Yes, each printing systems uses a color profile to print. Some can use several profiles, some can only use one. Best system for printing is cmyk.
Okay, let's try it with an example.
Supose you have a pdf file which has included two images. The pdf file uses for example cmyk, one image too, the other maybe rgb.
A printing house uses usually a special software for printing, for example to print a poster with a0 they will use a rip software. This software looks into the file and trys to recalculate the rgb information to cmyk, because the printing systems of print houses are build to use cmyk informations.
So your pdf file with two color models rgb and cmyk has changed after the rip software to one color model cmyk. Now the system can print it.
If you print the pdf file on your own printing system at home, you use usually something like acrobat (or sumatraPDF) to show and print the file.
The software Acrobat professional (you have to buy it) has a tool Preflight inside, which can do parts of the job of the former rip software. It shows you which color models and which color profile are used in the pdf file and allows you to change it with preflight.
Rgb colors and cmyk colors are not the same. Even if one changes RGB to CMYK there can be roundig effects so that you will get with two different prints two different color changings from rgb to cmyk.
To avoid this you should use for one pdf file only one cmyk model and for all images. Then colors are not recalculated for printing (with at last rounding effects).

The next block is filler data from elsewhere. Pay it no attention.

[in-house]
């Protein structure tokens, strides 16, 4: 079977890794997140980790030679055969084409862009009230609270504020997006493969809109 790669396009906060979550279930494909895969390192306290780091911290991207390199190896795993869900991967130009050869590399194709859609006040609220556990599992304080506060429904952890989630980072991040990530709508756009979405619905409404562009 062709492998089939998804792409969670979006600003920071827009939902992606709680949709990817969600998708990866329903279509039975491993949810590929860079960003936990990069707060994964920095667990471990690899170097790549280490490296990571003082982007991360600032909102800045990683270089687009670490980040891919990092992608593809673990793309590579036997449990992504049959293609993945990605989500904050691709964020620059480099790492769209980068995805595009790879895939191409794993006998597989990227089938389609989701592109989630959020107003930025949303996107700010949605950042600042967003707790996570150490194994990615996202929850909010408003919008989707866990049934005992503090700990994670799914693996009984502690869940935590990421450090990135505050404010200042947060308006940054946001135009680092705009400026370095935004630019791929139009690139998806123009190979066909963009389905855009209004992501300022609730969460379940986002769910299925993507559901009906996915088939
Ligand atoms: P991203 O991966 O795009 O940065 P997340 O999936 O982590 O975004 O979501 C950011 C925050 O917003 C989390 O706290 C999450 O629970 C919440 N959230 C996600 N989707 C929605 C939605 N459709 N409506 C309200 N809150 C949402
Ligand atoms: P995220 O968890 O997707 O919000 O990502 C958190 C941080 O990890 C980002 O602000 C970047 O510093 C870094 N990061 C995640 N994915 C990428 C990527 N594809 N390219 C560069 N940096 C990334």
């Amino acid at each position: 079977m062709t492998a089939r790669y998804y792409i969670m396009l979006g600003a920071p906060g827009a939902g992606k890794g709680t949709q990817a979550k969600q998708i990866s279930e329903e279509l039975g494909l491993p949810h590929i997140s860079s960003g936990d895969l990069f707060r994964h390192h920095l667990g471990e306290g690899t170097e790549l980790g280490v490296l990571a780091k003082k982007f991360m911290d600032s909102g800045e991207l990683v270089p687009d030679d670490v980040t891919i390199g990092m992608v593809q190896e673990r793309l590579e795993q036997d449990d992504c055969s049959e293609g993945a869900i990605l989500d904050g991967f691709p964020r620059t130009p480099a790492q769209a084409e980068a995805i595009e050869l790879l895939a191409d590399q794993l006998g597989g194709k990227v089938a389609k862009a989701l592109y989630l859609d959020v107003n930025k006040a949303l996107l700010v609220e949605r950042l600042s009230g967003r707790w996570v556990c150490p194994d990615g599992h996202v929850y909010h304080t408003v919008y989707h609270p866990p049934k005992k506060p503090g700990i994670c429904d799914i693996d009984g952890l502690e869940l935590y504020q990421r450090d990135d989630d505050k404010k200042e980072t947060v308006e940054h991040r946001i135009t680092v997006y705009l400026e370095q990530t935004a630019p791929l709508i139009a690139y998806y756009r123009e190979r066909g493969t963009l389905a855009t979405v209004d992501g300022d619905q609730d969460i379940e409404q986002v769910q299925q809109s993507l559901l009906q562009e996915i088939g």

Suppose you want to print a poster and be sure that you will get the color you saw on your monitor. That is only possible, if you use a callibrated printing system (very expensive!), with callibrated screens and printers. That mean you see a rgb color on the screen and it has to be changed to cmyk without changing the printed color. At last a printing system works with two calulations:
RGB -> meta color sheme -> CMYK.
Now let us have a look to the printer. Printer can use different colors (inks), for example 3 or 6 or 8 to print the wanted color. Then there is the color of the paper. White is not white, one paper needs more ink, others less. So to print color X on paper A, you need a special cmyk value, for paper B another, different cmyk value. These recalculations are included in the different cmyk profiles.
A callibrated printing system uses all theese informations to print the wished color X. The printer software (rip software), the rgb model for the monitor and the cmyk model for printer with used paper makes as sure as possible, that you get color X on paper like color X on screen.
If you print on paper A (say thin, cannot take much ink, white 1) you need a special cmyk profile to get color X. With paper B (thick, needs more ink, more time to print, photo quality) and the same printer you need another cmyk profile. Then the rgb color is recalculated to cmyk color model in the printing software (rip software) to the correct value for color X.
With cheaper systems, like a home printing system, color profiles are similar used, but the system can't be calibrated. Thats the reason why you always need one or more test prints ...
So to answer the question: yes, color changes if you change the color shemes.
Does it help now?